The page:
Thirteen past presidents of the Arizona Geological Society attended the September 2015 dinner meeting. Those in attendance included: Front Row from left to right; Jan Rasmussen (1985), Mark Cocker (2010), Greta Orris (2011), J. David Lowell (1966) and Michael Conway (2015). Back Row from left to right; Ann Pattison (2007), Kevin Horstman (2009), Eric Seedorff (2004), Jim Briscoe (1987), Alison Jones (2013), Stan Keith (1984), Cori Hoag (1997) and Bob Kamilli (1999).
Karen Wenrich and Bob Cummings getting an autographed copy of Dave Lowell's autobiography
The Arizona Geological Society thanks J. David
Lowell for attending the September 1, 2015 dinner meeting, where he autographed copies of his recently published autobiography, Intrepid Explorer: The Autobiography of the World's Best Mine Finder.
native Arizonan, whose family roots date from territorial days, J.
David Lowell was raised on a ranch near Nogales, Arizona to become one
of the world's most successful exploration geologists. He received a
B.S. degree in Mining Engineering from the University of Arizona in 1949
and a M.S. degree in Geology from Stanford in 1957.
has personally discovered more copper than anyone in history,
contributing to the discoveries of the Kalamazoo, Vekol Hills and Casa
Grande West deposits in Arizona, the JA Deposit in British Columbia, the
Dizon and Far Southeast deposits in the Philippines, and the La
Escondida, Zaldivar and Leonore deposits in Chile. He is also
personally responsible for the discovery of the San Cristobal Au-Ag mine
in Chile and the 8-million ounce Pierina gold deposit in Peru.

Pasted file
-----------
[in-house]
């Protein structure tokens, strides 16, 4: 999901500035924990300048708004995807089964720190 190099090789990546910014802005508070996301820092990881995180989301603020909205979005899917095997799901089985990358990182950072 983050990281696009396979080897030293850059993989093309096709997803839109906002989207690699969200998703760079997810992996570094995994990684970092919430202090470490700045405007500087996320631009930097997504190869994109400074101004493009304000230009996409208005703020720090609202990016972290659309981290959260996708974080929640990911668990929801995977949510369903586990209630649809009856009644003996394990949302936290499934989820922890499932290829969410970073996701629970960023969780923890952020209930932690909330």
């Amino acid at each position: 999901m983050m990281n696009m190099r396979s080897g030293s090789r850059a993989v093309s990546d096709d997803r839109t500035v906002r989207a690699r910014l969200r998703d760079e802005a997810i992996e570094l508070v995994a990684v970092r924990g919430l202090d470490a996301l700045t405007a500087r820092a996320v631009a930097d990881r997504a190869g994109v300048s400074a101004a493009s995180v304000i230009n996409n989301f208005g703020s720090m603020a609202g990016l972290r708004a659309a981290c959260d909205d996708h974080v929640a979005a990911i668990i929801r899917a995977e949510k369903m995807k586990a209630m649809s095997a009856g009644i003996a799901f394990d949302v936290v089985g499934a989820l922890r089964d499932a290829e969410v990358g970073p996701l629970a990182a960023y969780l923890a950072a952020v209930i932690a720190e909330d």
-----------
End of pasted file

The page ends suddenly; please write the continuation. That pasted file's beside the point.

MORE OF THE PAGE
Lowell has published more than 50 articles, including one of which he
co-authored with John Guilbert in 1970 that defines the Lowell-Guilbert
porphyry copper model. This work remains a standard reference for
exploration geologists, today. Dave Lowell is also a
former member of the Arizona Geological Society and served as its president in 1966.
The geosciences community lost a giant on July 21, 2015. Dr. William (Bill) Dickinson, Professor Emeritus at the University of Arizona, passed away apparently in his sleep, while in his hotel room in Nuku'alofa, Tonga. Bill was working with archaeologist David Burley and his graduate student on the geology of some archaeological sites in Tonga.
Bill Dickinson's contributions to the geosciences are legendary. He was a true pioneer in the field of plate tectonic theory and its implications for geology in the western United States. As a longtime member of the Arizona Geological Society, he co-organized the 1981 AGS symposium on “Relations of Tectonics to Ore Deposits in the Southern Cordillera” the proceedings of which were published as AGS Digest 14. He also co-edited AGS Digest 18, “Mesozoic Rocks of Southern Arizona and Adjacent Area.” AGS Digest 22, “Ores and Orogenesis: Circum-Pacific Tectonics, Geologic Evolution, and Ore Deposits” was dedicated in his honor.
We offer our sincere condolences to Bill's family, friends and colleagues. Bill was a great teacher, who touched and influenced many. He will be missed, but his contributions to geology will endure. May he rest in peace.
From June 14th through the 18th, the Arizona Geological Survey hosted the Association of American State Geologists 107th Annual Conference in Flagstaff, Arizona. The meeting was a great success with just over 100 professional participants from State Surveys, U.S.G.S., professional societies and other science agencies attending.
Participants of the Association of American State Geologists Conference enjoy a field trip to the
San Francisco Volcanic Field
The Arizona Geological Survey and Association of American State Geologists thank our friends and colleagues at the Arizona Geological Society for stepping forward to help sponsor this event.
The Arizona Geological Society has 50 new members
from 49 states! As a part of our sponsorship of the
107th Association of American State Geologists Annual Conference, we provided one-year free memberships
to the State Geologists from all states, excluding Arizona.